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Rabies from Animal Bites

What is rabies?

Rabies is a viral disease where the infecting rabies virus is transmitted to humans through bite of infected dogs. However, in the United States, the infection may spread by other animals like coyotes, raccoons, bat and skunks. The disease is almost always fatal after the appearance of symptoms.

Therefore pre-exposure vaccination to people who are at increased risk of being infected with the virus and post exposure vaccination immediately after contact with a possible source of infection is very important. Worldwide rabies leads to 55,000 deaths per year and about 97% of human rabies occurs due to infected dog bite.

Symptoms of Rabies

Symptoms of rabies usually occur at advanced stage of the disease and in almost all the cases leads to death of the infected person. These symptoms are :

  • High fever along with agitation and increased irritability, intense headache, anxiety, confusion and disorientation. Often this period of hyper excitability is followed by period of calmness and lucid intervals. The period of hyper excitability usually lasts for less than 5 minutes and usually precipitated following exposure to bright light, touch and sound or sometimes the attack may occur spontaneously. In about 20% of the patients of rabies this hyper excitable phase may not occur, patient becomes quiet with paralysis of limbs, high fever and severe headache.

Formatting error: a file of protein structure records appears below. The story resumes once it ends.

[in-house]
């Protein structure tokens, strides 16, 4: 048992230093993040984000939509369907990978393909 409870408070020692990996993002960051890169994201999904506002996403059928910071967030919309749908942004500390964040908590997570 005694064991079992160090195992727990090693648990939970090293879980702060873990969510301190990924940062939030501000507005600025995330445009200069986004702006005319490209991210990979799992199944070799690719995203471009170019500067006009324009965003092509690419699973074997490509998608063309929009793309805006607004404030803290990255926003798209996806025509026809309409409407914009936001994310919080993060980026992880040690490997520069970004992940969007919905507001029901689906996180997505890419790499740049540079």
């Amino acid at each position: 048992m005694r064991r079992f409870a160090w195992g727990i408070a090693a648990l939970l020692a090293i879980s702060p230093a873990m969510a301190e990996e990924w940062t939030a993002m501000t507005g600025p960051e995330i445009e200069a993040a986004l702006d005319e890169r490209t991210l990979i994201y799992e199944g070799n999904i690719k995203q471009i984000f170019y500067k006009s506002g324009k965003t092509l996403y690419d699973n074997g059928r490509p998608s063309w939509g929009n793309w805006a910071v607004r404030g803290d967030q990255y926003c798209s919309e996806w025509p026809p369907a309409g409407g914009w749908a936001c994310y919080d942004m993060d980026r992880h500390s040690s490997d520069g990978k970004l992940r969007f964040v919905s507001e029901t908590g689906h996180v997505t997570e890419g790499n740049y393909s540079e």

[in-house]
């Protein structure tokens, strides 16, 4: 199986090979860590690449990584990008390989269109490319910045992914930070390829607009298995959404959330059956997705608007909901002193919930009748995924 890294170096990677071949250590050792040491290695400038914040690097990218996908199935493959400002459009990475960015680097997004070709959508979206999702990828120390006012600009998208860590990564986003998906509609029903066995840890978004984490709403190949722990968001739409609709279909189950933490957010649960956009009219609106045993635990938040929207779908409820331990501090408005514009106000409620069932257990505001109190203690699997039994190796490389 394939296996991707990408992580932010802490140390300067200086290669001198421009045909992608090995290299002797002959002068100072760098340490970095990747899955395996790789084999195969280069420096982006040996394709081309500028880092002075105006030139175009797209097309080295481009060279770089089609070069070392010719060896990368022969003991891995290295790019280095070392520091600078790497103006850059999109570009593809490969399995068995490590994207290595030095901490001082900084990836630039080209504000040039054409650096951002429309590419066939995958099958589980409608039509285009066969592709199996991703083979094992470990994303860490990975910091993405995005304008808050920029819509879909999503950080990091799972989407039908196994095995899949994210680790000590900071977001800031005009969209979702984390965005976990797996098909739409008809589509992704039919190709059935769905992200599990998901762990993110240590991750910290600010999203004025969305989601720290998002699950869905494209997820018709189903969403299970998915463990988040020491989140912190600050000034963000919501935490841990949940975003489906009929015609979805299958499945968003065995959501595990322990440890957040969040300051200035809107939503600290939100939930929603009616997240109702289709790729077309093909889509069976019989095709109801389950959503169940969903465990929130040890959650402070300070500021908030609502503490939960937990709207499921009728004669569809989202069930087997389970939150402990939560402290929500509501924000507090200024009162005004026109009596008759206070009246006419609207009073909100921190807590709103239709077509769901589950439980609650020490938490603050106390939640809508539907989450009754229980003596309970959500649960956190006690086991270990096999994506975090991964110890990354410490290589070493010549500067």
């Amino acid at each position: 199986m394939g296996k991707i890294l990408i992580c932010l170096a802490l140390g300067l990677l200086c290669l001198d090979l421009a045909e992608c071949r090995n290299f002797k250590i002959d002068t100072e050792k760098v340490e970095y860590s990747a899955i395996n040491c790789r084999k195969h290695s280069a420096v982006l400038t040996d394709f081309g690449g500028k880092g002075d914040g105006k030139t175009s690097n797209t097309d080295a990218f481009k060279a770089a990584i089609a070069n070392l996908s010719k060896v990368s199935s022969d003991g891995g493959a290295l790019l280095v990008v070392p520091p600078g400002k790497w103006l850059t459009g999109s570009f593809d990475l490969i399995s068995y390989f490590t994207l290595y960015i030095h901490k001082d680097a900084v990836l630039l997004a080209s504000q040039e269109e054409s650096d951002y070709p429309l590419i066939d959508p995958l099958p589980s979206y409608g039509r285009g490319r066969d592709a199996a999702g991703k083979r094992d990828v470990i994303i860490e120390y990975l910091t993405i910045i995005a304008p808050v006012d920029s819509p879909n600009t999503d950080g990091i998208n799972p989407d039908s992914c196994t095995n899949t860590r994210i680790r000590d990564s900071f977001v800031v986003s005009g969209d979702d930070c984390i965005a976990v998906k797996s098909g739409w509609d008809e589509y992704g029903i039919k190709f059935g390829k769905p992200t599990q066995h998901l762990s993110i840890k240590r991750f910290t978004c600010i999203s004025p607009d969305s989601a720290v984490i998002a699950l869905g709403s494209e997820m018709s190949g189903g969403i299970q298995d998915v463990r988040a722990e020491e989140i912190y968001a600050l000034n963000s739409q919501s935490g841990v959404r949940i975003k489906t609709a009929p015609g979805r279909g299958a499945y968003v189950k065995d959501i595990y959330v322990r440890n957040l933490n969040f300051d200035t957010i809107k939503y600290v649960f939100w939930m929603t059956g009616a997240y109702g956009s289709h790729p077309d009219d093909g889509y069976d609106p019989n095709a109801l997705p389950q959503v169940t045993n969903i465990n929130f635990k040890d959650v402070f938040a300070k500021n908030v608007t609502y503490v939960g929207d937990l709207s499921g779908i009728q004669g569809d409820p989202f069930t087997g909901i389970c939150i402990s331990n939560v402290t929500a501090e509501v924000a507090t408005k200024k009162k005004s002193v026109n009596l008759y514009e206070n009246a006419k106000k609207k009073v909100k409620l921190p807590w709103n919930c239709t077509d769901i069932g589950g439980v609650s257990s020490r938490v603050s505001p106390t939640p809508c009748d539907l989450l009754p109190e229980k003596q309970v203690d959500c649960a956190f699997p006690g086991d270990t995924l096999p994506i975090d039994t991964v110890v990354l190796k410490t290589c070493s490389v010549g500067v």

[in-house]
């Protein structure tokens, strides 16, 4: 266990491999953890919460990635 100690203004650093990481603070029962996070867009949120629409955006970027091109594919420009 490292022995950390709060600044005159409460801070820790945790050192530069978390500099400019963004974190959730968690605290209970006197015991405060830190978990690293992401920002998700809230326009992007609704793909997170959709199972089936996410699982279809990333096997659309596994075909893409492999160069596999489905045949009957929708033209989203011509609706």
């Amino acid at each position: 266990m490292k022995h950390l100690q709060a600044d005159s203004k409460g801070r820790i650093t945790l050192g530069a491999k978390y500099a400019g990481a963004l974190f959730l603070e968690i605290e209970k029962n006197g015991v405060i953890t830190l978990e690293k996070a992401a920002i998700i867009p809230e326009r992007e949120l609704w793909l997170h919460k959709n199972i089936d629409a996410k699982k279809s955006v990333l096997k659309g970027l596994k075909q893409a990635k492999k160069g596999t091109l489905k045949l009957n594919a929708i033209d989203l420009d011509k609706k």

• Difficulty in swallowing and excessive saliva production.
  • Characteristically the patient fears water due to painful swallowing (hydrophobia).
  • Hallucination, sleeplessness and partial or complete weakness or paralysis of limbs.
  • Finally the patient becomes comatose and death usually occurs due to stoppage of heart and lung function (cardiopulmonary arrest).

Causes of Rabies

Rabies is a zoonotic disease where the infecting virus spreads from infected animals to humans. Usually bite from an infected animal is the most common route of transmission of infection, however rarely direct contact with saliva and open wound may lead to infection. Till now there is no documented case of spread of infection from infected rabies patients however rarely transplantation of infected organ may cause rabies.

Rabies virus affects the nervous system of the human body. The virus after entry into the body through saliva is carried to the brain tissue by traveling through peripheral nerves at a speed of 12-24mm/day and multiplies in the nerve ganglia. The time interval between contracting the infection and appearance of first symptoms (incubation period) may vary from days to years, but in humans is about months.

The incubation period depends upon the distance the rabies virus has to travel from the site of entry to the brain. The first symptom signifying infection is pain and sensation of numbness at the site of entry. From the brain the virus spreads to the peripheral regions and the salivary glands.

Risk factors

Common risk factors include travelling or living in developing countries where prevalence of rabies is high, activities that increase the risk of contact with wild animals, veterinary doctors, working in laboratory with rabies virus.

Rabies Treatment

There is no treatment available once symptoms of rabies have occurred. Treatment of patients bitten by dogs or other possible carrier animals of rabies include local cleaning of the wound with soap and water, administration of human rabies immunoglobulin locally and rabies vaccine immediately, after 3, 7 and 14 days. People who are at increased risk of coming in contact with rabies infected animals should receive pre exposure rabies vaccination.


Posted by in Infections and Infestations

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